West Nile virus (WNV) is currently the leading mosquito-borne disease across the continental US, and the disease is primarily spread by mosquitoes, with most cases occurring during summer through fall, which is the peak of the mosquito season. To make matters worse, there is currently no vaccine that will prevent the disease and no medication that can treat it. On the other hand, most infections do not result in serious symptoms, with only 20% of the infected developing a fever and some light symptoms, and just 0.7% of those infected developing more serious symptoms or dying from the illness. In 2020, 664 cases of WNV infection were reported to the CDC across the country, with a total of 51,702 cases being reported since the disease was first detected in the US in 1999.

Prevention

The best way to protect yourself from the WNV is to protect yourself from mosquito bites. There are several ways in which you can do this. The simplest way is to make sure that you always wear clothing that covers your skin, however this is fairly hard to do during the summer. Alternatively, you can use repellent products that contain a minimum of 20% DEET, or wear clothes that have been treated with permethrin. To protect yourself indoors, you will want to make sure that your windows and doors are screened, and that if you have an infestation, you call a pest control specialist to get rid of it.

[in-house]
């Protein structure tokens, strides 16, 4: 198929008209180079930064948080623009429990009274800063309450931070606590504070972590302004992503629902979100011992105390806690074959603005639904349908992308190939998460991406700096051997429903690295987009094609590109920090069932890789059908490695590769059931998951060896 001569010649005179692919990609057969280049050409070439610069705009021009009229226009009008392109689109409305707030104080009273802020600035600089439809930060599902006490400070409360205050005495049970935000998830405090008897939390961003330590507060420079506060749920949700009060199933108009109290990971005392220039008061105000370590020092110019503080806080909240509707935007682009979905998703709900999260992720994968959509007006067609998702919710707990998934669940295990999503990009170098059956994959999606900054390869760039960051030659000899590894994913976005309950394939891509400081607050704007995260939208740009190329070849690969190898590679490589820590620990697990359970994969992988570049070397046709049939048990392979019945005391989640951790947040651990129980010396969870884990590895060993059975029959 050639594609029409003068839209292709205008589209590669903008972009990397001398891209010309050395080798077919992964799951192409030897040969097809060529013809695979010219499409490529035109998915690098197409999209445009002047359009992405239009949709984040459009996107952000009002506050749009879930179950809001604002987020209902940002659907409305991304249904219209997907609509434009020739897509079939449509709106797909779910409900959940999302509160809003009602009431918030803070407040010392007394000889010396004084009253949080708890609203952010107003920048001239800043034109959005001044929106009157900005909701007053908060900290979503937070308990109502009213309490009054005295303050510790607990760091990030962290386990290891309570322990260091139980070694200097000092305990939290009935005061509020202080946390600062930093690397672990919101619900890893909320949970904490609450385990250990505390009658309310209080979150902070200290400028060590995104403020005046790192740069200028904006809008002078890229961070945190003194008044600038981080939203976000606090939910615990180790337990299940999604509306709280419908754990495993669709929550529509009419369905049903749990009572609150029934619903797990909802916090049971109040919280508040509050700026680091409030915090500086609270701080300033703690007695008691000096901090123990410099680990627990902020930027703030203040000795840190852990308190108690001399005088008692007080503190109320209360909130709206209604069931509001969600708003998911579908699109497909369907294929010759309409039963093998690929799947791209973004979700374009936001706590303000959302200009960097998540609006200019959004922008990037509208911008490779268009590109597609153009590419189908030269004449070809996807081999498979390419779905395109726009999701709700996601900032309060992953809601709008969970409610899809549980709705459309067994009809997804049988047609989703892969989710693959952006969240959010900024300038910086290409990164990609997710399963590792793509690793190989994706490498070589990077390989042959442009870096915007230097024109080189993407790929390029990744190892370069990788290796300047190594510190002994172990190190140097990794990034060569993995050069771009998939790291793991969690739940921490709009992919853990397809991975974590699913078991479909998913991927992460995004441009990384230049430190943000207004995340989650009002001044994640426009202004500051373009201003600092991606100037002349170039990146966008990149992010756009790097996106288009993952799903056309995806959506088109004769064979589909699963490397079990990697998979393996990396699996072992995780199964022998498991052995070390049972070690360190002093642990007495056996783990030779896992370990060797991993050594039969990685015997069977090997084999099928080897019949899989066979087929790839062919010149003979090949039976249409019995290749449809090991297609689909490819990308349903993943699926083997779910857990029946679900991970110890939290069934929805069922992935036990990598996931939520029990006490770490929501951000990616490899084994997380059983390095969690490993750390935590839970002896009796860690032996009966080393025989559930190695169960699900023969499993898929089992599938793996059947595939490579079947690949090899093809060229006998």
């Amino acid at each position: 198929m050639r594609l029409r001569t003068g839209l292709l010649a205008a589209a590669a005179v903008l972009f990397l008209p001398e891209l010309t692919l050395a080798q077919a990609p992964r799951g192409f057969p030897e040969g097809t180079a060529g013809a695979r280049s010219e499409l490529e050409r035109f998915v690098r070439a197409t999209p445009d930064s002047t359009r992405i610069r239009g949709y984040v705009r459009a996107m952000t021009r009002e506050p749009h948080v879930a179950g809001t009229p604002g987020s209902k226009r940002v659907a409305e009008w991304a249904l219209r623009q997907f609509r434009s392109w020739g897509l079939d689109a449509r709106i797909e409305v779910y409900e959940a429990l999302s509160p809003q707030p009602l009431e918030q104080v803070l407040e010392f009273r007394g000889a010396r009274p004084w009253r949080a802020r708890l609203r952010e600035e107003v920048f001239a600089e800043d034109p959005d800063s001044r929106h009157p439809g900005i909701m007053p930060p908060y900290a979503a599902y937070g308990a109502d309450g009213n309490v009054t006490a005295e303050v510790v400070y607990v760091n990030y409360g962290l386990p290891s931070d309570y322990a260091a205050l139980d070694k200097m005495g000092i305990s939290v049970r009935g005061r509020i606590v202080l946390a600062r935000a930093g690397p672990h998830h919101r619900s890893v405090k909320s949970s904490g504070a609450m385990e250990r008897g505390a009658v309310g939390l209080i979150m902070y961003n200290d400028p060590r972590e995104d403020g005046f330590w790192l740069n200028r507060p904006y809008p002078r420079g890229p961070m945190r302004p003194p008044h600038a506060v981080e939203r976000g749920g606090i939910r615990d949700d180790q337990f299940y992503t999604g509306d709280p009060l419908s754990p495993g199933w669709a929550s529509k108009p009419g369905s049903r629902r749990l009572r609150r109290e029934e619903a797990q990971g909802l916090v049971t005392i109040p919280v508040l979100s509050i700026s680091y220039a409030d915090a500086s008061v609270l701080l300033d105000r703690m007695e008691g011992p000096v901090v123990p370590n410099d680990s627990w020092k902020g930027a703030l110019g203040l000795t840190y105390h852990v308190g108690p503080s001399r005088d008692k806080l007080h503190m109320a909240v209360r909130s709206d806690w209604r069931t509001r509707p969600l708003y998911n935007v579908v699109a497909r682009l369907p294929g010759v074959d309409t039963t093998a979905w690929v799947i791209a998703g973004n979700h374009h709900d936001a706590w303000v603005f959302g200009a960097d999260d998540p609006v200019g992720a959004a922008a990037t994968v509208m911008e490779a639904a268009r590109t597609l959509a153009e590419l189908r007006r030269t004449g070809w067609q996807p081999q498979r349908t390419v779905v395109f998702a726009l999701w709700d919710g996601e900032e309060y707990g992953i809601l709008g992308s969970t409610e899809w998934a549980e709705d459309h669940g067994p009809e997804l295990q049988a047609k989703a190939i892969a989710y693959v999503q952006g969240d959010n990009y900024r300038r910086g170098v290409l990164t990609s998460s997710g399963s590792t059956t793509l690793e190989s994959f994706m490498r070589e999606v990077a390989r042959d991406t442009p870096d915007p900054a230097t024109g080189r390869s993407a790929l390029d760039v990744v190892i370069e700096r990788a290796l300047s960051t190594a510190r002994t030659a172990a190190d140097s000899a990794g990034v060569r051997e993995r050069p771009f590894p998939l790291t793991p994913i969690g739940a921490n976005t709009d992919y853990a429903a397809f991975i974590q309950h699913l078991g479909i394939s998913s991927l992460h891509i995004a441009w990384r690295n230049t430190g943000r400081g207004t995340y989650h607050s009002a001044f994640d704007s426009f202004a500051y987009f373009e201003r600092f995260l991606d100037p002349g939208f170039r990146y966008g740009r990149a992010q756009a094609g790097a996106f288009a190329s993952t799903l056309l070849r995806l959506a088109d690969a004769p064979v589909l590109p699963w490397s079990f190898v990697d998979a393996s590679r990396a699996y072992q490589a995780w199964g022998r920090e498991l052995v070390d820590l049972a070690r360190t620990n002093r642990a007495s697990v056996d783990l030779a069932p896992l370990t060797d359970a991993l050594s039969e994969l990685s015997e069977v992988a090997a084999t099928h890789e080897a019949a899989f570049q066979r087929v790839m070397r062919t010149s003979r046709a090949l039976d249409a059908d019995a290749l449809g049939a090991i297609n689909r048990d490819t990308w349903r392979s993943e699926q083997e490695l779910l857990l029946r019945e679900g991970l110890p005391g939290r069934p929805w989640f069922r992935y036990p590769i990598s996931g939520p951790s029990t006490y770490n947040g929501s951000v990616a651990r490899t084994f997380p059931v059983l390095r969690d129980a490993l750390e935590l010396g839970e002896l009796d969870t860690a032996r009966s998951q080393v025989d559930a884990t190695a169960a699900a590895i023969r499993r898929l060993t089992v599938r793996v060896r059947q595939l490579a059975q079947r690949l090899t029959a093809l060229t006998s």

Symptoms, diagnosis or treatment

Most people (80%) will not develop any symptoms when they are infected with the WNV. Some people (20%) will develop a fever along with other symptoms such as rashes, diarrhea, vomiting, joint pain, body aches and headaches, followed by a full recovery. Severe symptoms only occur in less than 1% of cases, about 1 in 150, where you have encephalitis or meningitis. These symptoms can affect people at any age, but people over 60 and with comorbidities are at greater risk. The diagnosis will be provided through a test for the WNV, and since there is no medication against this virus, treatment will rely mostly on over-the-counter pain relievers that will reduce the fever and other symptoms. In severe cases, the patient will be hospitalized and will receive supportive treatment that includes pain medication and intravenous fluids.